Intel has agreed to pay Transmeta a lump sum plus $20 million annually for five years to use its LongRun technology.
Intel will pay Transmeta Corporation $150 million and $20 million annually during the next five years to settle a patent dispute and use various microprocessor technologies that Transmeta claimed infringed on its patents, both companies announced Oct. 24.
Transemta had accused Intel of using its patented LongRun and LongRun 2 technologies, which help manage the power to the microprocessor, in its Pentium III, Pentium 4, Pentium M, Core and Core 2 processors, according to the original lawsuit filed in October 2006 in U.S. District Court in Delaware.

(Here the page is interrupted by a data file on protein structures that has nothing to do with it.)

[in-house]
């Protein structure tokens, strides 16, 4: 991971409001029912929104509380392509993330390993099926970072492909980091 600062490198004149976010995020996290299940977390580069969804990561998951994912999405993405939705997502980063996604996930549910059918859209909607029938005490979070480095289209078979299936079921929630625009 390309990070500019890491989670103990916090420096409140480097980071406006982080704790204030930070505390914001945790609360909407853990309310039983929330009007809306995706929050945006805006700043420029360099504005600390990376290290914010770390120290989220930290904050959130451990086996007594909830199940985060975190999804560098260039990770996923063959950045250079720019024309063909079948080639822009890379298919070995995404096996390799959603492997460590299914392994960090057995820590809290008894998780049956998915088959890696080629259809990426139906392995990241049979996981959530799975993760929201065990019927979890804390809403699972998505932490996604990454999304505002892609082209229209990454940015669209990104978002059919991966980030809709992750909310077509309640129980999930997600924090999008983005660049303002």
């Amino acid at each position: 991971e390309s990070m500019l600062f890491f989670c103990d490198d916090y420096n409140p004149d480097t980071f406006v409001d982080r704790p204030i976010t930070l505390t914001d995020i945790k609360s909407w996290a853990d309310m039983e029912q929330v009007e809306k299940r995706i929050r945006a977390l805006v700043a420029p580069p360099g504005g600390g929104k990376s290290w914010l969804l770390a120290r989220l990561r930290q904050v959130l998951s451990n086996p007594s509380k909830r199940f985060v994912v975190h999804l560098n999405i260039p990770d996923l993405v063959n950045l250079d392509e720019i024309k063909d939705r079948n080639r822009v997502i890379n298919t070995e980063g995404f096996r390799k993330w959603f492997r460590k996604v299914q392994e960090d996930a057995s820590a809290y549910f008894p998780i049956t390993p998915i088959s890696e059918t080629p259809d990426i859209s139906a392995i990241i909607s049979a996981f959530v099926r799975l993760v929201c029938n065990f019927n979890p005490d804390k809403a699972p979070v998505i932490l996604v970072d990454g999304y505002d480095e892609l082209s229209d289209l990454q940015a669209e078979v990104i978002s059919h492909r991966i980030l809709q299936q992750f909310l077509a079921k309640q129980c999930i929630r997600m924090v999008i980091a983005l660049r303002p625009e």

The settlement now allows Intel access to those technologies.
Once known for its Crusoe line of processors for notebooks, Transmeta now focuses on licensing its processor technology to other companies and helping other businesses develop and design microprocessors.
In July, Advanced Micro Devices, Intels main chip rival, announced that it would invest $7.5 million in Transmeta.
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